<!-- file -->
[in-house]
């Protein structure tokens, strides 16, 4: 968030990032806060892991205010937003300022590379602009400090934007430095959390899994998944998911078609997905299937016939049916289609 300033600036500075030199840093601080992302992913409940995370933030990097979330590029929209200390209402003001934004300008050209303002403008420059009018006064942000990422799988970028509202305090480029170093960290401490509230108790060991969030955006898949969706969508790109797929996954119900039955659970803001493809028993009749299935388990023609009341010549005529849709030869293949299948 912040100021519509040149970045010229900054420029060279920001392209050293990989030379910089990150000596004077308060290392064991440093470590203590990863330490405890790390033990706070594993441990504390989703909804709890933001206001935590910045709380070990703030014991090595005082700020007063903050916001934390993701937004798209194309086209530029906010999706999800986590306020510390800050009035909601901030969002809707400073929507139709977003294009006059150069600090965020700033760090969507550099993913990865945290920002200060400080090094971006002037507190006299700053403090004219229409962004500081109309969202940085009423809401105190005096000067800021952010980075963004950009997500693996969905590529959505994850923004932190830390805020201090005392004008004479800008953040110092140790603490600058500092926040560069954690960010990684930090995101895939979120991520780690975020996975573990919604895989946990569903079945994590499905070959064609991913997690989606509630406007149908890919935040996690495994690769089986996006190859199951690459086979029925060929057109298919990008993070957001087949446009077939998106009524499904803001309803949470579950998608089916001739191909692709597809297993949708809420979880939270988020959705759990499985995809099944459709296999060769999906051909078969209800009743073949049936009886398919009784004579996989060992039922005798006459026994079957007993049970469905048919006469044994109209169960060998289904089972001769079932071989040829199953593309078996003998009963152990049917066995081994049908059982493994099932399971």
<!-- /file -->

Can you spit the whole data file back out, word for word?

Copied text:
[in-house]
């Protein structure tokens, strides 16, 4: 968030990032806060892991205010937003300022590379602009400090934007430095959390899994998944998911078609997905299937016939049916289609 300033600036500075030199840093601080992302992913409940995370933030990097979330590029929209200390209402003001934004300008050209303002403008420059009018006064942000990422799988970028509202305090480029170093960290401490509230108790060991969030955006898949969706969508790109797929996954119900039955659970803001493809028993009749299935388990023609009341010549005529849709030869293949299948 912040100021519509040149970045010229900054420029060279920001392209050293990989030379910089990150000596004077308060290392064991440093470590203590990863330490405890790390033990706070594993441990504390989703909804709890933001206001935590910045709380070990703030014991090595005082700020007063903050916001934390993701937004798209194309086209530029906010999706999800986590306020510390800050009035909601901030969002809707400073929507139709977003294009006059150069600090965020700033760090969507550099993913990865945290920002200060400080090094971006002037507190006299700053403090004219229409962004500081109309969202940085009423809401105190005096000067800021952010980075963004950009997500693996969905590529959505994850923004932190830390805020201090005392004008004479800008953040110092140790603490600058500092926040560069954690960010990684930090995101895939979120991520780690975020996975573990919604895989946990569903079945994590499905070959064609991913997690989606509630406007149908890919935040996690495994690769089986996006190859199951690459086979029925060929057109298919990008993070957001087949446009077939998106009524499904803001309803949470579950998608089916001739191909692709597809297993949708809420979880939270988020959705759990499985995809099944459709296999060769999906051909078969209800009743073949049936009886398919009784004579996989060992039922005798006459026994079957007993049970469905048919006469044994109209169960060998289904089972001769079932071989040829199953593309078996003998009963152990049917066995081994049908059982493994099932399971």